Every decision you make sends you down a path. And every path has a destination, good or bad, painful or joyful, fruitful or damaging.
Most of us do not take into account, or calculate the possible destination of a decision. From a person who has drunk too much deciding to drive home to the well educated, middle class, successful person who decided to finance a new car they cannot quite afford, or invest in a stock which is a gamble, or even to having an extra marital affair.
Andy Stanley’s book examines how people, even smart, well educated people, make decisions which lead to the path of disaster or ruin, and how we can begin to avoid traveling such paths.
As a pastor of a large church, Stanley often sits listening to a congregation member explaining why things have gone wrong in their life thinking “How on earth did you not SEE that coming?” Stanley writes regarding a friend whose lung cancer has returned;
“Our hearts are broken. But no-one is totally shocked. He’s smoked since he was a teenager. Does that make it any less painful? Nope. Do I still pray for him? Yep. Does God still care? Absolutely. Will forgiveness reverse this? No. Will his teenage son learn something through this? I hope so. Does everyone who smokes dies of lung cancer? No. Is God punishing him? I don’t believe so. He chose a path…..”
Over spending, bad purchases, poor investment decisions, smoking, taking drugs, driving too fast, buying houses you can’t afford, poor relationship decisions are all decisions which send you on a path which has a destination – bankruptcy, foreclosure, diseases, serious injury, divorce etc.
So, what is Stanley’s solution? Using the story of King Saul and David, when David had opportunities to kill Saul, but refused because Saul was still God’s anointed, Stanley lays this principle out for us:
David honored the law, principles and wisdom of God and the story ended well…..God’s will for your life will always line up with his law, his principles and his wisdom.
That is the key – even in the most emotionally charged situations, if we focus on God’s law, principles and wisdom we will gain clarity, and if we then ACT on these three things then our decision will take us on a path where it’s destination is God centered.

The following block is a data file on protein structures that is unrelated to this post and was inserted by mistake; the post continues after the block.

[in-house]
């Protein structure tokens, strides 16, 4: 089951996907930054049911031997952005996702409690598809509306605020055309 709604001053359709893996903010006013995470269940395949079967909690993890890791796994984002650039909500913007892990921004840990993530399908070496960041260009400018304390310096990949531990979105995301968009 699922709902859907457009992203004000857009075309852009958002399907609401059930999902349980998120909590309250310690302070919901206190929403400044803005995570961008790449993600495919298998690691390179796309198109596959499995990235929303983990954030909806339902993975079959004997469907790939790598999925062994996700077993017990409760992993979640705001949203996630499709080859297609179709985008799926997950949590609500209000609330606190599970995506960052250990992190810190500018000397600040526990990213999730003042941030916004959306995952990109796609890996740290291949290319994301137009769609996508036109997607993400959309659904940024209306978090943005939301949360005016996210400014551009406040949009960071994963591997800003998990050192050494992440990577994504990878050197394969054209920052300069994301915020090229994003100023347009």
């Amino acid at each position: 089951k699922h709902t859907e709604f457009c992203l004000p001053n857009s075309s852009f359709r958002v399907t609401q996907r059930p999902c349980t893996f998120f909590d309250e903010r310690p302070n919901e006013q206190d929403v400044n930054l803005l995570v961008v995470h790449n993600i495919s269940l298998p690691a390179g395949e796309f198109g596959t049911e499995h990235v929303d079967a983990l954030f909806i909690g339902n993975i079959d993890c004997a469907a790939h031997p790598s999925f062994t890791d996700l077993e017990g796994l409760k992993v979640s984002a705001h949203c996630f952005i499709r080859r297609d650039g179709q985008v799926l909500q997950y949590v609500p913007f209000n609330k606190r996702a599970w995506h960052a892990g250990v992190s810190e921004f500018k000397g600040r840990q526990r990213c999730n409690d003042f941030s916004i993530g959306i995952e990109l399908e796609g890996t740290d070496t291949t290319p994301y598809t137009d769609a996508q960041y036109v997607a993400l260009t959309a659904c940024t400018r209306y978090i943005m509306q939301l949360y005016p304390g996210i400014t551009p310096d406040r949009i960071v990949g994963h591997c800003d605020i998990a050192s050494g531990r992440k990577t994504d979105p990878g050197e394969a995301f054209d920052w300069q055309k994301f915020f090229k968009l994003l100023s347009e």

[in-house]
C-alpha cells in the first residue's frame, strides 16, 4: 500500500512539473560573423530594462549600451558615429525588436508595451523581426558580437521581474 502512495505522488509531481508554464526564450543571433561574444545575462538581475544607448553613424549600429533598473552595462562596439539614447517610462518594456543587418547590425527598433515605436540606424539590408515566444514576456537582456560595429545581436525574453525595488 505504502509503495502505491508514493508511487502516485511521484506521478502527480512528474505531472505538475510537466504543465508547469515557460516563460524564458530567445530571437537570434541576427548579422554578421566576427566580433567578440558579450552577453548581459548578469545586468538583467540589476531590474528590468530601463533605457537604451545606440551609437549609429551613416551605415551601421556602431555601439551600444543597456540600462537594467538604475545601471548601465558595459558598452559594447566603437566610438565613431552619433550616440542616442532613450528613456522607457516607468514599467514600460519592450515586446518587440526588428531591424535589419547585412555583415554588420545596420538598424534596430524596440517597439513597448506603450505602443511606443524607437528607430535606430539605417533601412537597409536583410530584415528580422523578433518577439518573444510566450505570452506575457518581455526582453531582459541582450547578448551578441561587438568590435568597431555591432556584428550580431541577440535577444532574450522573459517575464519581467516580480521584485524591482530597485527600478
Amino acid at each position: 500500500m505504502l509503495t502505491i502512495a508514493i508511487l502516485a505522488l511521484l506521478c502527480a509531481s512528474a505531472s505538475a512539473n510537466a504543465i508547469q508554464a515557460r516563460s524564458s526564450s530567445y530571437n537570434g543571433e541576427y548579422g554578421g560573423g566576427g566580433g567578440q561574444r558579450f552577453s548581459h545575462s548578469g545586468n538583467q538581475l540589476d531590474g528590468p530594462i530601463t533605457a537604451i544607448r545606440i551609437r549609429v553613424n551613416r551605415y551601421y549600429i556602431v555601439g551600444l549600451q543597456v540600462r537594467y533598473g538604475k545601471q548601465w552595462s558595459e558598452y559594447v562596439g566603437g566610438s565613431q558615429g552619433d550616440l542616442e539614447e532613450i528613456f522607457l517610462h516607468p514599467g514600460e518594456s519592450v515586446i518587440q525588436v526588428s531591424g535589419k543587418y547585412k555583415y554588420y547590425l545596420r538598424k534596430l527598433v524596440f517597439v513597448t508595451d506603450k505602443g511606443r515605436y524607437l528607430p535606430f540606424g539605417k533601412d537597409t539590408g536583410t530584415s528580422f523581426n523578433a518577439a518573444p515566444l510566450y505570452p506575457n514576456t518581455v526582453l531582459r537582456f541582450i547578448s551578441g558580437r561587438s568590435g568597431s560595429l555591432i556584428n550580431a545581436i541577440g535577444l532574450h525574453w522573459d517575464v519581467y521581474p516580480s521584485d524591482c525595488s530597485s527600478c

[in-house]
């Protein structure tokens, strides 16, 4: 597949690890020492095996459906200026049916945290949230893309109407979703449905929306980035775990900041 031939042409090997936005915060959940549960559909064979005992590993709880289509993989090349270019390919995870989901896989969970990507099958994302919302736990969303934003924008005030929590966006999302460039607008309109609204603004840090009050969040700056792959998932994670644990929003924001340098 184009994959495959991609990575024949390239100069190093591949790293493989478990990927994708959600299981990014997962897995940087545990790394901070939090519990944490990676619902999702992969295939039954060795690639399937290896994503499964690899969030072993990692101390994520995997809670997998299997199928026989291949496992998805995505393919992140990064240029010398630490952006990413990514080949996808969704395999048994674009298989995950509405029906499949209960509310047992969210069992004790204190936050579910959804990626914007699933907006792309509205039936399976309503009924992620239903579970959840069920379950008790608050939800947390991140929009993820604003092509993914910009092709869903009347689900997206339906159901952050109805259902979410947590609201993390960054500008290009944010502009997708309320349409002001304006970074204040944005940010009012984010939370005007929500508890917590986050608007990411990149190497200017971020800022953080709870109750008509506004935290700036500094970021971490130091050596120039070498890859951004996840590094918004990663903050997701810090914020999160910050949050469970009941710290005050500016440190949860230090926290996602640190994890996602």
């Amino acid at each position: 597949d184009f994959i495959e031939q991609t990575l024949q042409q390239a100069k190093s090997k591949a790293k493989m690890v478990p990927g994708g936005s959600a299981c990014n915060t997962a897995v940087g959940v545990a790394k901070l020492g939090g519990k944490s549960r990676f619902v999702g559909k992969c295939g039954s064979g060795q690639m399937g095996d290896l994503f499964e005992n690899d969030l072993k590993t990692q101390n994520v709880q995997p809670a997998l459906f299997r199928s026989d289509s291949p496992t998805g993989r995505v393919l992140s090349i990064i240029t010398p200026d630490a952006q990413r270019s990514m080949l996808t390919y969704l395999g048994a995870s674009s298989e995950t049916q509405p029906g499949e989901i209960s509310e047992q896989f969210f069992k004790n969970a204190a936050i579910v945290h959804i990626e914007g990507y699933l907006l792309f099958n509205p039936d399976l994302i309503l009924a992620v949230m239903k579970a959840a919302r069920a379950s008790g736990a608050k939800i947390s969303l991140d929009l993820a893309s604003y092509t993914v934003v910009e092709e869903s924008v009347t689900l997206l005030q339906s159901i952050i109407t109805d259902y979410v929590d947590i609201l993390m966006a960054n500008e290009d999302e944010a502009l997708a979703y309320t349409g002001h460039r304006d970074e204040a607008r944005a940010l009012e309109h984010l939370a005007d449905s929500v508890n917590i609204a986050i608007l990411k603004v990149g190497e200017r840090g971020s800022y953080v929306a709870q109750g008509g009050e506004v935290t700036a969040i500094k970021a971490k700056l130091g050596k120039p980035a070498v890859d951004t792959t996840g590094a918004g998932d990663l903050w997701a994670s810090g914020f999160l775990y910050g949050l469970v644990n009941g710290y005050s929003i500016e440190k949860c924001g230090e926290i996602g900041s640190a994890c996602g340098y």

This of course requires us to submit – submit to God. Choosing the right path begins with submission to God, not information, or even direction – but submission.
Stanley unpacks what this looks like throughout the book. Submission is not easy – and it does not mean an easy path. One of the last stories of the book illustrates this. A dear friend of the Stanley’s had cancer. In a conversation with her she told them that “Once I was able to accept the cancer as coming from the hand of my heavenly Father I was okay.” This statement stunned the Stanley’s. She explained that she believed that God had the final say-so over what could and could not enter her life. She didn’t pretend cancer was a good thing. She didn’t believe cancer was from God. She believed it was part of his plan for her. This gave her peace. She had submitted to God – and therefore the path she traveled was a God centered path.
Of course, not all our dreams or hopes will come true. Stanley’s last chapter, Road Closed, is a useful look at what happens when through either one decision, or not fault of our own, our path is stopped and our hopes and dreams end.
This is really a great book for all believers to read. But primarily for me, I will give this book away to young people – especially those going to college, young youth pastors and young ministers. Another ‘must’ read book for apprentice and leadership programs, and with the study guide in the back it will serve as an excellent book for discussion.